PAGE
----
washingtonpost.com  > Technology > Special Reports > Privacy

Page 4 of 4  < Back  

Net Aids Access to Sensitive ID Data

"They should pull those Web sites down," he said. "They better know the client."

Still, Hulme said private investigators have generally proved to be more careful stewards of private data than are information brokers. His organization is beginning a lobbying campaign to ensure that any new laws don't cut off private investigators' access to data they say they need.

_____Protect Yourself_____
Keeping Social Security Numbers Safe Although Social Security numbers are used by businesses throughout the economy, privacy advocates recommend that individuals take several steps to limit the distribution of their numbers.
Microsoft Seeks to Identify Phishing Scam Authors (washingtonpost.com, Mar 31, 2005)
DNA Key to Decoding Human Factor (washingtonpost.com, Mar 28, 2005)
Banking Rules Address Theft Of Customers' Private Data (The Washington Post, Mar 24, 2005)
More Security News
_____Special Report_____
Social Security
_____Message Boards_____
Post Your Comments

Several members of Congress are sponsoring new privacy legislation, including bills that would ban the sale of Social Security numbers without individuals' permission.

Private investigators are clearly worried. In Internet chat groups, they exchange information on which data brokers are still selling full Social Security numbers, while bemoaning how they are being punished for the security lapses of the brokers.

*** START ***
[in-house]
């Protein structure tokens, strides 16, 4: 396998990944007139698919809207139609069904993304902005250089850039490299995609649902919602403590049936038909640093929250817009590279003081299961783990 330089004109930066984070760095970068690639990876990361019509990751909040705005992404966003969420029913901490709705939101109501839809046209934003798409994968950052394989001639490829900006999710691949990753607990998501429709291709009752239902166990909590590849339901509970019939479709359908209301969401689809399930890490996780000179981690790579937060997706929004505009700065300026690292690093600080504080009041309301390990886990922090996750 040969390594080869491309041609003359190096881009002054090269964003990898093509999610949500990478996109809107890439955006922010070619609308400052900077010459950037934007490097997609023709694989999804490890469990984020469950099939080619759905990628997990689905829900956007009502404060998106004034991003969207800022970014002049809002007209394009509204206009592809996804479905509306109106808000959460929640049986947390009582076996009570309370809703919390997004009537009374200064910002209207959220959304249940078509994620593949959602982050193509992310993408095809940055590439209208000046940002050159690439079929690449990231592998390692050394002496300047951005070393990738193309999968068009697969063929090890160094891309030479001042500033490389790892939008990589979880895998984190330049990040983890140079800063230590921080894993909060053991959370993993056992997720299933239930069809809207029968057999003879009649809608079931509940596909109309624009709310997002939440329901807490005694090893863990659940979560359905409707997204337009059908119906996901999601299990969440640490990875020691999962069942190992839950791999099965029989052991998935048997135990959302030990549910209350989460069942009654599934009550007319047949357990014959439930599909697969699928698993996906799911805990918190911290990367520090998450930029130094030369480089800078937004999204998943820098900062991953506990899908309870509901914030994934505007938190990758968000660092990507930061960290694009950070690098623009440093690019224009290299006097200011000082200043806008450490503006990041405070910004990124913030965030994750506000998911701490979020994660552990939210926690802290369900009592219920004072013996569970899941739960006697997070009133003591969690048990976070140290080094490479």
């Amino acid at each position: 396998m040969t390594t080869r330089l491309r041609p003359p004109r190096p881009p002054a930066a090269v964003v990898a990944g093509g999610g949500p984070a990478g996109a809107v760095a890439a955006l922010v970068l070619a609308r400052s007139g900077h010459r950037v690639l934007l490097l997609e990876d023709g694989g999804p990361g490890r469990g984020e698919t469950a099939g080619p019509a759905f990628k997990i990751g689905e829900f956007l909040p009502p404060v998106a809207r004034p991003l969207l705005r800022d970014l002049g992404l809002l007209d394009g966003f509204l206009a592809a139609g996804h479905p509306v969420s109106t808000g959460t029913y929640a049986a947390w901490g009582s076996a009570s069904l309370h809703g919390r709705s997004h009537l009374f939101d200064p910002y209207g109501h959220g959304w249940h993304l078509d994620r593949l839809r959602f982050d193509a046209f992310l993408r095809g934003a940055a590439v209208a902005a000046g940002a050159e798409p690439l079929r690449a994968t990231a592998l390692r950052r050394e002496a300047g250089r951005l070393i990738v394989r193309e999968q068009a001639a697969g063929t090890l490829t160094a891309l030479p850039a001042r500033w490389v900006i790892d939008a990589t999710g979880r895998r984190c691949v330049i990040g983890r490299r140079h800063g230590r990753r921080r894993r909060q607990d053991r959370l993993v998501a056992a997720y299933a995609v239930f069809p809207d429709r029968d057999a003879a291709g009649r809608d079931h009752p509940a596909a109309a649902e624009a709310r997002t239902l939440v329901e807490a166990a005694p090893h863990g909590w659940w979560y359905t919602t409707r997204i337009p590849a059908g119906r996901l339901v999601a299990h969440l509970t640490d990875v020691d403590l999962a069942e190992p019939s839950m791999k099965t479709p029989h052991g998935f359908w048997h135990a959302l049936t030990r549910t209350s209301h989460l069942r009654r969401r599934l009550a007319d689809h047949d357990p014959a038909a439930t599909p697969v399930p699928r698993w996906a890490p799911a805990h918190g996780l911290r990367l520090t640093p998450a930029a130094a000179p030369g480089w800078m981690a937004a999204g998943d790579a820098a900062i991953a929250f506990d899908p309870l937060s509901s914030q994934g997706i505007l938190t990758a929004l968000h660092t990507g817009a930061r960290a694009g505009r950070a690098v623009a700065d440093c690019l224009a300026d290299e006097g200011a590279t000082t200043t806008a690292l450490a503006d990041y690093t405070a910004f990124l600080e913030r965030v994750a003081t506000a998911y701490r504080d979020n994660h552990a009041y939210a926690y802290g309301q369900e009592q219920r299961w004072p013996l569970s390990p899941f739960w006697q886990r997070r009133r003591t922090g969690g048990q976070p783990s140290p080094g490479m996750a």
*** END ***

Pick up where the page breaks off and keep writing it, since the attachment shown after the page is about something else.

For their part, ChoicePoint and LexisNexis say they are "re-credentialing" all non-government clients. At ChoicePoint, those who use the Internet to request information were greeted with a pop-up notice indicating that privileges might be restored after the certification process was complete.

ChoicePoint declined to provide an executive for an interview. Spokeswoman Kristen McCaughan said the company plans to give full access only to government or law-enforcement agencies, banks and insurance companies. She declined to say how many of its customers, including private investigators, would end up with restricted access.

McCaughan said the company sells data to fewer than 15 other brokers or re-sellers, and that their access will now be subject to stricter guidelines.

A LexisNexis spokesman said clients downgraded to restricted access included law firms, media and private investigators.

The financial services industry argues that it has steadily reduced its reliance on the Social Security number for several years, but that the number's use has benefits for consumers.

Nessa Feddis, senior federal counsel of the American Bankers Association, said that with so many numbers consumers already must remember, using Social Security numbers to verify accounts makes sense.

If a credit-card is lost or stolen, she said, a consumer can quickly report the missing card to a bank by knowing his or her Social Security number. If the only accepted identifier was a separate account number, she said, the person would have to wait until he or she could get to a credit-card statement at home.

Privacy experts argue that at the very least, institutions should employ multiple test questions when people call in, rather than just the Social Security number. And they point out that if the number is compromised, it is hard to limit the damage because new numbers are almost never issued.

"The current system has the worst of all worlds," Solove said. "Anyone can easily find it [the Social Security number] out . . . It's used everywhere, and it's really hard to change if it falls in the wrong hands. How could you come up with a worse system?"

< Back  1 2 3 4

© 2005 The Washington Post Company